Tuesday, Bob Stoops addressed the media at Big 12 Media Days while just down the hall, thousands of Mary Kay representatives gathered for one of five back-to-back conferences celebrating the cosmetics company's 50th anniversary.
Stoops' wife, Carol, is a Mary Kay national sales director.
Carol Stoops will be at the convention later this week.
“She comes down Friday and her seminar starts, I think, Monday through Wednesday,” Bob Stoops said. “So she'll be part of this group, just in a different seminar. (I'm) very proud of her. These women do a great job.”
Then he gave a sales pitch to the mostly male audience.
“Get your wives into it,” Stoops said. “It would be good for them. I'm recruiting.”
IKARD TRASH-TALKING LEBRON: ‘IT DID NOT GO WELL'
Oklahoma senior center Gabe Ikard admitted that LeBron James got the best of him in February, when the two went back-and-forth during the Oklahoma City Thunder's 110-100 loss to the Miami Heat.
“It did not go well,” Ikard said Tuesday during an appearance at Big 12 Media Days.
Ikard, a die-hard Thunder fan, sits courtside at most home games, and let James have it during the Heat's Feb. 14 win inside Chesapeake Energy Arena.
After the game, James — who scored 39 points and grabbed 12 rebounds that night — talked about the then-anonymous Oklahoma City fan.
“He told me to shoot it,” LeBron said of the courtside fan to reporters. “He said, ‘Shoot it, you can't shoot.' So I said OK. So I shot it.”
Ikard said trash talking with the NBA superstar was a “good memory,” but declined to reveal what James said to him.
“I can't tell you that,” Ikard said with a laugh. “It wouldn't be played on the Disney Channel; I'm just telling you that.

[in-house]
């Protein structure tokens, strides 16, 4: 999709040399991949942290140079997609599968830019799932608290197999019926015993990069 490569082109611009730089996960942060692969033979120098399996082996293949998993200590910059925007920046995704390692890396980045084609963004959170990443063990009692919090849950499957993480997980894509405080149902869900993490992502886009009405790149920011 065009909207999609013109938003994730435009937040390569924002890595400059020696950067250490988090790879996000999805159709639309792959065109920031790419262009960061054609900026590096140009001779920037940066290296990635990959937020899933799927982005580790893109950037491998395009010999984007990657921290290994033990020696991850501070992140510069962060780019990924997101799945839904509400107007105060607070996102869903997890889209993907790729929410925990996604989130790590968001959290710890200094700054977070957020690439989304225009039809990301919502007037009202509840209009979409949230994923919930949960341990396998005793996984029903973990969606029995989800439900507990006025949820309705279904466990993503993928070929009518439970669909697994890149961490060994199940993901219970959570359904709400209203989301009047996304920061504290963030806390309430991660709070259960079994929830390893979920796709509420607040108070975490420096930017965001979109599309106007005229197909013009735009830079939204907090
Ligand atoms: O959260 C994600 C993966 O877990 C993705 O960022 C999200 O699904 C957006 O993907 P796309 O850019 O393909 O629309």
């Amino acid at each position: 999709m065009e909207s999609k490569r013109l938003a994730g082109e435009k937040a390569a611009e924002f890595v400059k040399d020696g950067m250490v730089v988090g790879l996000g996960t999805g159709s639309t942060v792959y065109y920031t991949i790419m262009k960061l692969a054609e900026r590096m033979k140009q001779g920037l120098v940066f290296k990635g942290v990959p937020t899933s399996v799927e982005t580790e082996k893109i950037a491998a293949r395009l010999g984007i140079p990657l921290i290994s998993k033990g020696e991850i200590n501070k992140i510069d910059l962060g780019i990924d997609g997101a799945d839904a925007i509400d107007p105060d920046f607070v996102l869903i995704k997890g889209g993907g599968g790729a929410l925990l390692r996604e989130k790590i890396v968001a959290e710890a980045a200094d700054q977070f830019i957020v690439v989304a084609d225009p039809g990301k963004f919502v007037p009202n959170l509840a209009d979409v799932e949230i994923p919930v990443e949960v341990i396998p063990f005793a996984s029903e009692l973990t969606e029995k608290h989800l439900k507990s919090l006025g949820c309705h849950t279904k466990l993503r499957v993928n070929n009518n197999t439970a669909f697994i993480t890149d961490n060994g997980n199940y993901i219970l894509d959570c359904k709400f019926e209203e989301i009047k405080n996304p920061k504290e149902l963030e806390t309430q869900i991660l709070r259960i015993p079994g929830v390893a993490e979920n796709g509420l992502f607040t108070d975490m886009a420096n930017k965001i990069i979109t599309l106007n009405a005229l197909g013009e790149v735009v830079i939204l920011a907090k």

“It was fun. He enjoyed it; I enjoyed it. He got the upper hand. So he went ahead and let me know about it.”
MILLARD REVISITS MEMORABLE PLAY VS. TEXAS
Oklahoma fullback Trey Millard's incredible, highlight-reel moment during last year's 63-21 rout of Texas was a popular topic of conversation Tuesday at Big 12 Media Days.
Early in the second quarter, Millard caught a short pass in the flats. Texas' Mykkele Thompson dove at his legs, so Millard leapfrogged him and — at the same time — forearmed the Longhorns' Adrian Phillips to the ground, then sprinted 73 yards, the longest pass play in Red River Rivalry history.
A few plays later, Bell rushed for the second of his four touchdowns that day.
“I was like, ‘What the heck just happened?'” Ikard remembered. “I was running down the field; I was dying. I was like, ‘Please score. I've run this far; please get in.' He didn't score and we had to run like three more plays. He about passed out.
“It was an incredible play. One of those plays that you'll never forget. One of those plays that OU fans will never forget. They already put a giant picture of it happening on the wall in the locker room. That's gonna be one of my most vivid memories of college football.”
Millard said he only re-watches the play “every once in a while” when somebody sends him a video of it. He added that he's never made a play quite like that before, but wasn't surprised at himself, either.
“I know I have that kind of confidence in my play and my ability,” Millard said. “I just got blessed with an opportunity there to showcase it.”